“My body’s a little battered and so is the pink ‘boobsled’, but it slid into the history books yesterday, which is great because it is the symbol of what this journey has been all about,” he said. Continue reading Wilson completes solo Antarctic crossing

Vet set to cross Antarctica with ‘boob-sled’

Geoff on the ice.Greencross Robina vet Geoff Wilson will swap the latex gloves for three inch-thick gauntlets when he sets off on a gruelling 3300 kilometre trek across Antarctica next month.

Geoff is attempting to become the first Australian to cross the Antarctic continent solo and unassisted – a journey which he plans to complete dragging a giant pink “boob sled” with the aim of encouraging women to be “breast aware”, and with the hope of raising $1 million for the McGrath Foundation.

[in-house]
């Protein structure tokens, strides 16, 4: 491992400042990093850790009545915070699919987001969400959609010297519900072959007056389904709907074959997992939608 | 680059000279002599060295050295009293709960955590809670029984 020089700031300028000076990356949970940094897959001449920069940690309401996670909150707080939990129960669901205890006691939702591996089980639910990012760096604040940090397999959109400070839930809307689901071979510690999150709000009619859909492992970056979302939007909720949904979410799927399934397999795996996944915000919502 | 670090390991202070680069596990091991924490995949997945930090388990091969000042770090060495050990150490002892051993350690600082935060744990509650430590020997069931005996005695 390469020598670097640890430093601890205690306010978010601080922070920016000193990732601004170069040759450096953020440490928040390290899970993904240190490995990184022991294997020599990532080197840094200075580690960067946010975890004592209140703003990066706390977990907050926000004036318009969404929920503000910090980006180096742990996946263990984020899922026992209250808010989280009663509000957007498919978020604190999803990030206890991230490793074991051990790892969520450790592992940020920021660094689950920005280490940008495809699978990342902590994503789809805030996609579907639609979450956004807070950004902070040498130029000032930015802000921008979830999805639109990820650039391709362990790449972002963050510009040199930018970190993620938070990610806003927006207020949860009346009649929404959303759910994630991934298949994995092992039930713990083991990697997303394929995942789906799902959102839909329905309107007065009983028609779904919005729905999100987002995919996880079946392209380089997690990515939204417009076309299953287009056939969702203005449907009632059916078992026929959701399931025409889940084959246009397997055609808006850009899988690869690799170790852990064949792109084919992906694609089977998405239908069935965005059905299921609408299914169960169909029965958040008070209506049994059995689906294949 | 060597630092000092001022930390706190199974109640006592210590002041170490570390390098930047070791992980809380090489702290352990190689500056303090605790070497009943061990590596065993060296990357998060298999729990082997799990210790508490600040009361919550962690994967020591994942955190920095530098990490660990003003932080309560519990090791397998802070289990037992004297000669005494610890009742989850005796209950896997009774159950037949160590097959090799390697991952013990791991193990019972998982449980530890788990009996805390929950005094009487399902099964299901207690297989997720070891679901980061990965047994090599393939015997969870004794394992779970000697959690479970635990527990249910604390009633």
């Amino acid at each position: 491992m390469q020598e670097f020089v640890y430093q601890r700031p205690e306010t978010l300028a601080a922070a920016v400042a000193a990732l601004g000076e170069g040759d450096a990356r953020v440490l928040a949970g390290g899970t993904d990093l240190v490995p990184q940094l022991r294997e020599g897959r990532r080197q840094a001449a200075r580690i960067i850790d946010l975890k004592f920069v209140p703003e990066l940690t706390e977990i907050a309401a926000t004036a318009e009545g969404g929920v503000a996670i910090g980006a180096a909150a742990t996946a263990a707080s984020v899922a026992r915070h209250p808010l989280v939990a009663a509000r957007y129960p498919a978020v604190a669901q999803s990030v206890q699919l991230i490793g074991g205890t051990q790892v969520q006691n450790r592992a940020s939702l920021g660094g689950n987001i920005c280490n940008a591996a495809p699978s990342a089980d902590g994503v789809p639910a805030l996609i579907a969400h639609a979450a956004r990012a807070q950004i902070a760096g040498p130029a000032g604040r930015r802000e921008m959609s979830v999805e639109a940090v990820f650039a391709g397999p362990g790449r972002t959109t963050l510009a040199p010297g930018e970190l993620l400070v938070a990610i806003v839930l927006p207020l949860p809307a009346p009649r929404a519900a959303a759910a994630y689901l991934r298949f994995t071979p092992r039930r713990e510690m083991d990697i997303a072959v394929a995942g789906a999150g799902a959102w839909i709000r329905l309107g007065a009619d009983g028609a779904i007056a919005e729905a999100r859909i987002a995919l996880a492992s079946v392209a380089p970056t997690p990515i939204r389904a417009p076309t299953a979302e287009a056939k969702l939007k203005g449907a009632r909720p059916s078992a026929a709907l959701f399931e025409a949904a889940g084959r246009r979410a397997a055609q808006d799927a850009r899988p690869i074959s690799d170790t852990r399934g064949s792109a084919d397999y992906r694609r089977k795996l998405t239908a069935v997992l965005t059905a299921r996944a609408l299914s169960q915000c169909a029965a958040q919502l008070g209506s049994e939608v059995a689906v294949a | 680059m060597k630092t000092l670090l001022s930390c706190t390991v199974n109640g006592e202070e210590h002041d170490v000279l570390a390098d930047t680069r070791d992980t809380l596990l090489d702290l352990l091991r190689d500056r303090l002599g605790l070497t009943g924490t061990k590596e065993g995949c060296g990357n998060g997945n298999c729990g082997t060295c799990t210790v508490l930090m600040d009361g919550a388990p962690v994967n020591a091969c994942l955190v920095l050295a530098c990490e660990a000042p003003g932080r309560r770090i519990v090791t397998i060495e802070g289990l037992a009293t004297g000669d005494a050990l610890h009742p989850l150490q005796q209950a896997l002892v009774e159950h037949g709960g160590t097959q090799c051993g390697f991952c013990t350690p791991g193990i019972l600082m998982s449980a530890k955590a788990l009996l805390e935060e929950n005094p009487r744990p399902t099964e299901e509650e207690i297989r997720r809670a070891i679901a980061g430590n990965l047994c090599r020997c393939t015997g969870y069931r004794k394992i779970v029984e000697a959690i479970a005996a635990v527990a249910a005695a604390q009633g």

The idea for the mission, dubbed the Pink Polar Expedition, came about when Wilson’s long-time friend, Kate Carlyle was diagnosed with breast cancer for the second time at just 34 years old.

“I have known Katie for 15 years, since I started looking after her Jack Russell cross Pugs – and now that the Pink Polar Expedition has come about, I joke that I’ve been looking after her jugs for a very long time,” Wilson said. Continue reading Vet set to cross Antarctica with ‘boob-sled’